Forever and Always (Piano version): The infamous Joe Jonas song. Really, Joe, 27-second call breakup? I’m still bitter and ordering my “Team Taylor” shirt. Anyway, that was one of my favorites off of the original album. I’ll be honest, I’m not traditionally a fan of piano covers. And this is the same. It’s much too slow, and lacks much of the personality evident in the studio-version original. It’s also much too stripped down for me; I feel that the song needs more of a kick to get the anger that is evident in the original. This has a much more downcast tone. It feels more like the vulnerable and weak side of Swift, as opposed to the fiery aspect I’ve grown to appreciate from her as an artist. This is especially evident when she sings, “Back up, baby back up” and “You didn’t mean it, baby, I don’t think so.” She can’t really hit the high notes in the chorus with just the piano to accompany her. You can tell when she sings “It rains in your bedroom, everything is wrong.” The “everything” note sounds like a major stretch for her vocal range. Taylor, please stick with the original version of this song.
Come In With the Rain: I actually enjoyed this song, although it is one of her slower tracks. She’s staying within her vocal range. I like the mix of instruments in the song, especially the touch of the violin. My only complaint is that she sound slightly monotone at times, but overall, it’s a pretty song where you can really feel the emotional defeat in her voice.
SuperStar: Her voice has a sweet quality to it, which is a great touch for the song. The lyrics are slightly stalkerish, and I’m thinking it’s about Joe Jonas again. Pretty much stressing her love affair with a “superstar” that she is “desperately” in love with, to quote Swift herself. Hmm, this is another time I think Swift goes a little far with her lyrics. But I digress. It is a slow song, but I love how she speeds up “first note played” and “you smile that beautiful smile.” I like it, but it’s not one of her greatest. It’s the type of song that improves by the third time you listen to it.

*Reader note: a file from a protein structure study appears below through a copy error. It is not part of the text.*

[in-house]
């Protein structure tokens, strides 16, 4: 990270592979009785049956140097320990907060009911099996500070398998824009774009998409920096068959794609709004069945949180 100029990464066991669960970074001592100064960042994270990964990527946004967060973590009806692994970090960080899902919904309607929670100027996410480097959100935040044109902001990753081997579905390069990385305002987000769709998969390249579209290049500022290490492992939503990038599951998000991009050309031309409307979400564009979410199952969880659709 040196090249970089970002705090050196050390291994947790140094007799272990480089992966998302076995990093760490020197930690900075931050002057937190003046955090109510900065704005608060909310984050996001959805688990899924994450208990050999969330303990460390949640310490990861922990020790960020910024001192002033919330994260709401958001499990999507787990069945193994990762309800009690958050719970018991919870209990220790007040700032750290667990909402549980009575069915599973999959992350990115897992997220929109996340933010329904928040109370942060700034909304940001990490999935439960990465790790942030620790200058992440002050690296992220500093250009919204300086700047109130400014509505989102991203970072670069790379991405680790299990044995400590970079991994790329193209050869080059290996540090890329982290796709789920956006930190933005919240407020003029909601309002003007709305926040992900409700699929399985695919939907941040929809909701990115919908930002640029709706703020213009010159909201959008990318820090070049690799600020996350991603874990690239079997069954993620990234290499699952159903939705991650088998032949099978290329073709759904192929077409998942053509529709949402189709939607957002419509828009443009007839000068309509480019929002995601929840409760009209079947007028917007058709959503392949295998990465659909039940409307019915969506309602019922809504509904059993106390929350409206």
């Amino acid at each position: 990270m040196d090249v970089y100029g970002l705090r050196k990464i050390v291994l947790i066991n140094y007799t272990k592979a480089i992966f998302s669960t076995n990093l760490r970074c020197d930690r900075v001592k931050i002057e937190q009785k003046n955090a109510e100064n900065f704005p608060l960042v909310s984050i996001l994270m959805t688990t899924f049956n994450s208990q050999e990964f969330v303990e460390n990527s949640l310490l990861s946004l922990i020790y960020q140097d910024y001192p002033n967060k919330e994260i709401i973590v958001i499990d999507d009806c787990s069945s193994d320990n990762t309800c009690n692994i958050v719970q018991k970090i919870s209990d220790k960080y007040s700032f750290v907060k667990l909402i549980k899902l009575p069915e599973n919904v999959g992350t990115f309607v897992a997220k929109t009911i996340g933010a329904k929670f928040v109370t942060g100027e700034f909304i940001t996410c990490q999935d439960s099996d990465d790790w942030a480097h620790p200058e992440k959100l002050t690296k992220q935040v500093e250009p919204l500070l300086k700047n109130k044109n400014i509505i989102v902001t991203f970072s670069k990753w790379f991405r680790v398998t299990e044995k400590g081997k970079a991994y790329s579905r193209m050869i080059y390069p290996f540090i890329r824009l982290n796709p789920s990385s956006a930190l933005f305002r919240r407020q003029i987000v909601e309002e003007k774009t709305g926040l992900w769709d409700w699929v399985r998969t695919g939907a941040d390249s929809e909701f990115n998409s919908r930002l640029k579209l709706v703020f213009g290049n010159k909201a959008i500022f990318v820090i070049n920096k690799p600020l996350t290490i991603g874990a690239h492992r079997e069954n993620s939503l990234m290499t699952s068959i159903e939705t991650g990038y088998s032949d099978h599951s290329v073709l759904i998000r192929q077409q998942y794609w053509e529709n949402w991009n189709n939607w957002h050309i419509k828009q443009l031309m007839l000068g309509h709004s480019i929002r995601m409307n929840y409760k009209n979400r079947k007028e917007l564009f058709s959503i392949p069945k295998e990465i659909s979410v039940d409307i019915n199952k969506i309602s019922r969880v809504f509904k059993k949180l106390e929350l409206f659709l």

The Other Side of the Door: The final new release of the platinum edition, but my favorite. By far. As in the fact that I have been constantly listening to it for two days now. I’m the type of person that prefers Swift’s more upbeat songs (Picture to Burn or You Belong with Me, anyone?), and this fits the bill. The song focuses on a fight between a girl and her lover, and the fact that although she says she doesn’t need or want him, all she wants is him. Favorite line, “I said, ‘Leave,’ but all I really want is you/To stand outside my window, throwing pebbles; screaming, “I’m in love with you.” Perfect advice. Guys, please take note. It’s a catchy, relatable song, where the country roots are evident for much of the song.
To quote iTunes (this is not a joke), “Sophomore jinx – we’re gonna let you finish- but Taylor Swift made one the best country – pop albums of all time.” Cheesy Kanye reference and all, can I please second that? At least for the original album. A few of the new additions don’t quite fit in the category. However, overall, she’s impressed me yet again, although I am still blinded with how great the original “Fearless” was.
For now, I will be singing “Jump then Fall” and “The Other Side of the Door” in my room in front of the mirror (“You Belong with Me” video reference- watch that VMA Female Music Video of the Year with the always beautiful Lucas Till).
Kate Froehlich can be reached for comment at firstname.lastname@example.org'Fearless' jumps into iTunes,